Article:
Barry Sulivan is a cynical gangster who controls the Neptune Beach waterfront. He runs a numbers racket with the local soda shop owner: the police are in his pocket and the local hoods are on his payroll.
A man who spent his formative years in prison for murder is released, and struggles to adjust to the outside world and escape his lurid past. He gets involved with a cheap dancehall girl, ... See full summary »
John Muller, medical school dropout and brilliant crook, plans a holdup which goes a little bit wrong, and finds vindictive gambler Rocky Stansyck after him. At the end of his tether, he stumbles onto a lucky chance to assume an impenetrable new identity as psychiatrist Victor Bartok. But irony piles on as Muller finds it's out of the frying pan, into the fire. Written by
Rod Crawford <email@example.com>
The ship shown at the pier John and Evelyn were going to at the end of the film was named the Don Anselmo. It was originally named Reeving Eye, a C1-M Alamosa-class cargo vessel, built for the U.S. War Shipping Administration by Kaiser Shipbuilding at Portland Oregon in 1945. It was sold to a Panamanian company in 1946. It sank off the coast of Peru in 1971 after a collision with an Ecuadorian Navy ship, with the loss of 13 lives. See more »
The position of the file that John Muller was reading in Dr. Bartok's office file cabinet changes position between shots. See more »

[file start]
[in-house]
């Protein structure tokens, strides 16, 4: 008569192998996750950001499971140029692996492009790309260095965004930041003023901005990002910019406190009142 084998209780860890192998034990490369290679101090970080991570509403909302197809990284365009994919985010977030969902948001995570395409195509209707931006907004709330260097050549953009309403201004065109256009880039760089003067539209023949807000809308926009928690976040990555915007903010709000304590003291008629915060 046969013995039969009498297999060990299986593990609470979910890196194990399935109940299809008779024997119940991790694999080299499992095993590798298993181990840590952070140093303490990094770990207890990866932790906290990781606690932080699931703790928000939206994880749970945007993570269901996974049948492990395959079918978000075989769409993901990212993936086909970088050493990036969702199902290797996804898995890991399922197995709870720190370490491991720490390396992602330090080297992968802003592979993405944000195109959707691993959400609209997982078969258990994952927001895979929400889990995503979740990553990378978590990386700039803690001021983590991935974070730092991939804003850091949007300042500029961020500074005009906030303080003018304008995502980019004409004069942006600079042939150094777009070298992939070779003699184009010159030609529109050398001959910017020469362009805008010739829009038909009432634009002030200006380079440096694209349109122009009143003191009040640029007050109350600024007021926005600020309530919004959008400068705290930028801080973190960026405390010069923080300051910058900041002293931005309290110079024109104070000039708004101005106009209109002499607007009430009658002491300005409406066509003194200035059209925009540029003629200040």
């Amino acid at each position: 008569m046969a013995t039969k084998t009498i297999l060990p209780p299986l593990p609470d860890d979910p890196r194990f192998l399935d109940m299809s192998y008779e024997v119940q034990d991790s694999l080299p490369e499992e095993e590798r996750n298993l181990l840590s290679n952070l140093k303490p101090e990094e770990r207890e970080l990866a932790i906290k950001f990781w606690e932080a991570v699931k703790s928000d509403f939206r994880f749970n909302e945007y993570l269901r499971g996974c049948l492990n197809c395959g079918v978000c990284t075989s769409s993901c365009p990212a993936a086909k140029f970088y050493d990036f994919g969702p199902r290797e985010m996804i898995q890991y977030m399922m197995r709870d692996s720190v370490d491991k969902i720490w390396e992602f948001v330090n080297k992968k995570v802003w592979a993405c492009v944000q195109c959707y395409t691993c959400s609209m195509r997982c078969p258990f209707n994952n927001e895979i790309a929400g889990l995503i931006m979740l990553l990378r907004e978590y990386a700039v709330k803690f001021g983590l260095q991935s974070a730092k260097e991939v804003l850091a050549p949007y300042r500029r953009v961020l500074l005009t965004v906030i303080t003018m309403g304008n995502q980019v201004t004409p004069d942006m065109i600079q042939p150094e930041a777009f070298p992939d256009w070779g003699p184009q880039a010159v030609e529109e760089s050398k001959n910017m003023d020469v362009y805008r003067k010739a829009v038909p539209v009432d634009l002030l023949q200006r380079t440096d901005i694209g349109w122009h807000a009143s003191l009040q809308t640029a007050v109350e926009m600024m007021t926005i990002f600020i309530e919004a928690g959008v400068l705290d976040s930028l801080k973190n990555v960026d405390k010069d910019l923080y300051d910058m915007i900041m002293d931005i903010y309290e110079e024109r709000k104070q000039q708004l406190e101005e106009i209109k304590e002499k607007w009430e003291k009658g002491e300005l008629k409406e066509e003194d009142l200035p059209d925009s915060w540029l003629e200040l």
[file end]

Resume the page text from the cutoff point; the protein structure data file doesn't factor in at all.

Paul Henreid is in every single scene of this movie, and it's hard not to think of him in his most famous role, and to impose that image onto this picture. Henreid's thick accent is a distraction that really robs this movie of some of its charm.
But, the plot twists make up for everything. One takes place in a photo shop, and its significance is immediately apparent. The other is the ending which caught me totally by surprise. I can't say anymore for fear of spoiling it for those who haven't seen it, but I will pause to note how no other commentator here has bothered to note the *irony* of how Laszlo .. er Muller .. er Bartok met his end.
Joan Bennett is terrific here, as a cynical, vulnerable, rather sarcastic secretary who shows herself to be an astute judge of character, though not as hard-hearted as she'd have us believe. Leslie Brooks .. the exquisitely eye-lined Leslie Brooks .. is wasted here.
This is a tedious, hum-drum movie except in the moments when Henreid and Bennett are together on screen, but that wonderful ending is one of the best you'll ever see. 7 out of 10.
11 of 15 people found this review helpful.
Was this review helpful to you?